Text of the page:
This new federal income is prorated using Florida’s 3- factor formula, which is a weighted average of 3 factors which comprise: 25% for the property, 25% for the payroll, and 50% for the sales. After this, non- business income that is designated to Florida is added to the newly adjusted Florida portion of the federal income.
After this addition, the exemption is then subtracted in order to come up with the Florida net income. Finally, you can arrive at the tax by multiplying Florida net income by the corresponding tax rate that is based on the beginning taxable year, prior to January 1, 2019, January 1, 2019- December 31, 2021; and on or after January 1, 2022.
Are There Corporate Income Tax Rate Incentives?
In Florida, there are so many incentives that can be generated through corporate income tax. One example is getting credits when you pay salaries in Florida. Another one is when you pay assessments and other types of tax, and you can get credits as well when you make investments or build businesses in Florida.
Aside from these incentives, Florida may also be popular for businesses or even individuals because the filing of a personal income tax is not required. What more is that they only have a 6% sales tax.
To avoid penalties and trouble with the Florida Department of Revenue, it is best to know when the due dates are, and what appropriate forms to file.
For the corporate tax, the appropriate form is the Florida Corporate Income/ Franchise Tax Return or Florida Form F-1120. This must be filed yearly, even if there is no tax due.
Florida Form F-1120 is due on: for the tax year ending on June 30, the due is on or before the 1st day of the 4th month following the close of the tax year. For any other tax year endings, the due is on or before the 1st day of the 5th month following the close of the tax year.
Other important notes to remember is the 15th day after the due date without extension is for the filing of the federal return for the taxable year.
Knowing these due dates are very important to save you from tax penalties because if you file a late tax, a 10% penalty of any unpaid tax for every 30 days or fraction thereof without exceeding 50% of unpaid tax is charged.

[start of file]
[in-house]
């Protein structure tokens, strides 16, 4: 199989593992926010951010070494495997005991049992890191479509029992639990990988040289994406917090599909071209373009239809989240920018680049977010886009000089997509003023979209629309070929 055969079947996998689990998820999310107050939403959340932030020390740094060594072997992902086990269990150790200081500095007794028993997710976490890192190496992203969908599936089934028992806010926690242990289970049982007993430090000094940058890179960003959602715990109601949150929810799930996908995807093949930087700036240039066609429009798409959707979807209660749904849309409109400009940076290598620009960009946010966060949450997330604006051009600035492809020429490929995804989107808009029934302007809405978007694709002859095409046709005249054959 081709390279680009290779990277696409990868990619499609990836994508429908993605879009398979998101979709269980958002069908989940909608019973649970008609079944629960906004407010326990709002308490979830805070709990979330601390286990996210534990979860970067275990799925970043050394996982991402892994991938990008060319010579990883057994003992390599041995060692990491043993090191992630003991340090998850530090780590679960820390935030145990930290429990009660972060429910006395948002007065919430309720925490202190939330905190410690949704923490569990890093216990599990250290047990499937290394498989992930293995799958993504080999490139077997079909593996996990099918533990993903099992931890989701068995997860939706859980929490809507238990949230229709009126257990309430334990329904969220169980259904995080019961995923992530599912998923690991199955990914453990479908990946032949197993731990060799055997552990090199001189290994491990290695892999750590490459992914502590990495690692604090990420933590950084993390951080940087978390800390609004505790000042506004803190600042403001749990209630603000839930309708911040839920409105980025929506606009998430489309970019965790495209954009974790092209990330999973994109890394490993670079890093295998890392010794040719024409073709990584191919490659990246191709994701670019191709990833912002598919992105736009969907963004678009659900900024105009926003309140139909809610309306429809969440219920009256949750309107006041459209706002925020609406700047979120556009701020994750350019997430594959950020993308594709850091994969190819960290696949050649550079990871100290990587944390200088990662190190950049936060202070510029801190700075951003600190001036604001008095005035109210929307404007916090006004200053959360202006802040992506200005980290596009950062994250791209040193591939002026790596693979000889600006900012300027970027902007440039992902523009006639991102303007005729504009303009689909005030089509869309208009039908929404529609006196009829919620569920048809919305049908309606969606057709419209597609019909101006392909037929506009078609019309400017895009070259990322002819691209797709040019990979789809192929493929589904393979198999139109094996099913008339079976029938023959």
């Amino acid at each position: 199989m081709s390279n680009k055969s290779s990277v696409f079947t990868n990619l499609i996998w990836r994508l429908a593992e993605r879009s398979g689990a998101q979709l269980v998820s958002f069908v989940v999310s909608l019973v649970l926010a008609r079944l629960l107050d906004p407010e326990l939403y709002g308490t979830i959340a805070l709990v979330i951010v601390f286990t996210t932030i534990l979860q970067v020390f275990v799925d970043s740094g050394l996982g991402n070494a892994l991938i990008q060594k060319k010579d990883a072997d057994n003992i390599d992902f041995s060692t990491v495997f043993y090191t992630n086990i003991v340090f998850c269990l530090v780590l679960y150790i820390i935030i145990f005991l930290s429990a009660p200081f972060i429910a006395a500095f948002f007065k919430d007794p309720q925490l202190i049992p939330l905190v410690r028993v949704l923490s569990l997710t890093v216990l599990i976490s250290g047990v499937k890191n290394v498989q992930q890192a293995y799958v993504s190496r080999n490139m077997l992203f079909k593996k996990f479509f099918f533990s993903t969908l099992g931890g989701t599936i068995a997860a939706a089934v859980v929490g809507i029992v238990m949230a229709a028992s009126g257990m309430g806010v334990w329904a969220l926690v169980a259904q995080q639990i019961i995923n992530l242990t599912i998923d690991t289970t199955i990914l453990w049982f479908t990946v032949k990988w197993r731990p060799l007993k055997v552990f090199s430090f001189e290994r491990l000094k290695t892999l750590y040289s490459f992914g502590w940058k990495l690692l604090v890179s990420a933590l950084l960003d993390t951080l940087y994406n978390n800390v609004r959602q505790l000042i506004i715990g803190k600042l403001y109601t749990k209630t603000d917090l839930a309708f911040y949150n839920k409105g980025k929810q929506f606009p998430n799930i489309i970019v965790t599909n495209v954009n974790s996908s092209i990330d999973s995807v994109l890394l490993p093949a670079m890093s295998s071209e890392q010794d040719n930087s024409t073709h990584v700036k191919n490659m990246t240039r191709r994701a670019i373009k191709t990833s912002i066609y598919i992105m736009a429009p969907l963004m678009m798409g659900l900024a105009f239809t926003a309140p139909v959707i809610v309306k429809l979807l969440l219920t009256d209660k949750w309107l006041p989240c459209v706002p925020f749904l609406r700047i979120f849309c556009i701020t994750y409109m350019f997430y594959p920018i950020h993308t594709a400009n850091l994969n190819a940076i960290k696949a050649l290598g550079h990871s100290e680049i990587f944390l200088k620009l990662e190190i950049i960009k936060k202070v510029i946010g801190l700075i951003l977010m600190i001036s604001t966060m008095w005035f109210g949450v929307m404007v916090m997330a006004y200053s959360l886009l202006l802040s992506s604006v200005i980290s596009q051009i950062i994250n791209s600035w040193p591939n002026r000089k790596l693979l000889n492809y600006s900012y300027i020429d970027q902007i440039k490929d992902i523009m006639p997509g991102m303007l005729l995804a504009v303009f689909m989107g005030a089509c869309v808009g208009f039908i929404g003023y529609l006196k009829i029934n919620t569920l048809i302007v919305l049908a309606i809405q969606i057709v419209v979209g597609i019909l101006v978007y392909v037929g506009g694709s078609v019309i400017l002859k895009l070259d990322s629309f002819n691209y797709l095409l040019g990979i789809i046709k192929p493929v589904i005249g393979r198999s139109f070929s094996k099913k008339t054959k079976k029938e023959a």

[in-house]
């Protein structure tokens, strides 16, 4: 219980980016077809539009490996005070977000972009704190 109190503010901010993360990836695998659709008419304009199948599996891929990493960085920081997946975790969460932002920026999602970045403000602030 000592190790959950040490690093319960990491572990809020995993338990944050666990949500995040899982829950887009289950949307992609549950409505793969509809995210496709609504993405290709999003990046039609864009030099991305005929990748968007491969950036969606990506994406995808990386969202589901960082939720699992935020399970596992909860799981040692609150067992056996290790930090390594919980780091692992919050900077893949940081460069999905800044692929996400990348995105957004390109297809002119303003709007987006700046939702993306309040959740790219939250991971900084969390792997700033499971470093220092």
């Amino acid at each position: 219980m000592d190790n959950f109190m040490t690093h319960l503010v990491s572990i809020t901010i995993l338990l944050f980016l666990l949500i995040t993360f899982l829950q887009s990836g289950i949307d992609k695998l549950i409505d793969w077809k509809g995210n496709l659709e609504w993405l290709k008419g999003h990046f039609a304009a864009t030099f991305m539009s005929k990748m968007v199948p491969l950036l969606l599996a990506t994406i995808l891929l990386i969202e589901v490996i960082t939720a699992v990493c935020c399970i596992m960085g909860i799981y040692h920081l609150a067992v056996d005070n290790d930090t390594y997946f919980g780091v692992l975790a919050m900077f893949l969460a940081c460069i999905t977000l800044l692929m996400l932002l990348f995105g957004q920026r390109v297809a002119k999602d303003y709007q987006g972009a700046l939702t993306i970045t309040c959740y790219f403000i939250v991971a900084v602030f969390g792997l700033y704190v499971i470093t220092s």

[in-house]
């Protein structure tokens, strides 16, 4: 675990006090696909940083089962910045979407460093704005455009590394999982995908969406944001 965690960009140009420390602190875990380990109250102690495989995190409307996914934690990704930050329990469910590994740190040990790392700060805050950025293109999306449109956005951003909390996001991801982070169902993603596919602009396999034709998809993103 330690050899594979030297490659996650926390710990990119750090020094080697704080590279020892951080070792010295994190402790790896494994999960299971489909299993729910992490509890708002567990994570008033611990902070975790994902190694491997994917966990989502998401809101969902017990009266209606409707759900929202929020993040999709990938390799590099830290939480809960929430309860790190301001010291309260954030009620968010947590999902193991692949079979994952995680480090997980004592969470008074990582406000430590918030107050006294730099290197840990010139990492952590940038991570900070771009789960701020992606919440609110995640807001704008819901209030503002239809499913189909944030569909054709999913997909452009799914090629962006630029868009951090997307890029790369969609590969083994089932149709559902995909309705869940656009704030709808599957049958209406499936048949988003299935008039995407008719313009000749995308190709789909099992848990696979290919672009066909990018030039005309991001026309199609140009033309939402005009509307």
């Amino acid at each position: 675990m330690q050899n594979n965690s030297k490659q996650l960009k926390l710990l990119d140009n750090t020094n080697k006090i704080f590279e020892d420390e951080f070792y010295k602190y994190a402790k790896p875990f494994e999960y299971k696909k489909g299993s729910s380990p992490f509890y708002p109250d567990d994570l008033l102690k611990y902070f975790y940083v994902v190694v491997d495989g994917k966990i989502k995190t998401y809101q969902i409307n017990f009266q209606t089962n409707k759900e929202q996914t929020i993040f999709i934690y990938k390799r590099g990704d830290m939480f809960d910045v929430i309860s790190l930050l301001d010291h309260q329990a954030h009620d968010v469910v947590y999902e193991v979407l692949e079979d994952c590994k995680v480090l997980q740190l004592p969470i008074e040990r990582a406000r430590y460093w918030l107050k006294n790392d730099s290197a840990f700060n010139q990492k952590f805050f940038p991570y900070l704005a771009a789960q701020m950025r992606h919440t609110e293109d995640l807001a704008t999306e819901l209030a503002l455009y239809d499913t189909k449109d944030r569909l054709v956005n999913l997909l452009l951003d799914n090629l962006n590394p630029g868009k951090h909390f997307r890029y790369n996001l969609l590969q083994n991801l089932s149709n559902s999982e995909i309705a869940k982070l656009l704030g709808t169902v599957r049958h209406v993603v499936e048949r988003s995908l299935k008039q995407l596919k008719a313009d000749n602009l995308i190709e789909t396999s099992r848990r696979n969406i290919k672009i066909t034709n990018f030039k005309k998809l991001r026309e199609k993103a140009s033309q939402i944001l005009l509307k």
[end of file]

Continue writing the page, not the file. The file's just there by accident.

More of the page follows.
However, if there is no tax due, a $50 penalty per month or a fraction thereof without exceeding $300 will be in effect. Another floating rate of interest would be applicable to late tax payment as well as underpayments.
Are there Extensions to the Filing of Tax?
If the business wishes to have an extension with regards to the filing of their corporate income tax rate, they may do so by filing Florida Tentative Income/ Franchise Tax Return, as well as Application for Extension of Time to File Return or Form F- 7004 along with the business’ tax payment with the original due date of their return.
This kind of process may be filed electronically. Though extensions for filing a corporate income tax return is allowed, this does not mean that the payment due date is extended as well. Should the business fail to pay on time, the penalty will be based and calculated from the original due date of the corporate income tax return.
These extensions are only good for six months except for those with June 30 tax year-end, as extensions for those are valid for seven months.
Is There a Minimum Corporate Tax?
There used to be an alternative minimum tax before the taxable years preceding January 1, 2018. After that, there is none.
What If the Business Wishes to be Considered as a Florida S Corporate?
If the entity is already registered, they can simply submit a copy of the IRS Notice of Acceptance as an S corporation; or they can also give a copy of the 1st page of the federal form 1120-S.
When Should Estimated Tax Payments be Made?
Each taxpayer has an obligation to make estimated tax payments if they can foresee that the corporate income tax liability will go beyond $2,500. Should the corporation incur a debt that exceeds $2,500 in Florida corporate tax every year, then estimated tax payments should be made on Florida Form F-1120 ES or Declaration/ Installment of Florida Estimated Income/ Franchise Tax?
With estimated tax payments, four equal installments that would sum up to 90% of the current year’s corporate tax liability can be made.
This can be filed electronically.
If there is an underpayment, there will be a 12% penalty that will be charged for each year.
Is There an Exemption for Corporate Income Tax?
There can only be one exemption for taxpayers that belong to a controlled group that consists of taxpayers and the associated group that is sister companies regardless if they are filing an incorporated form or not.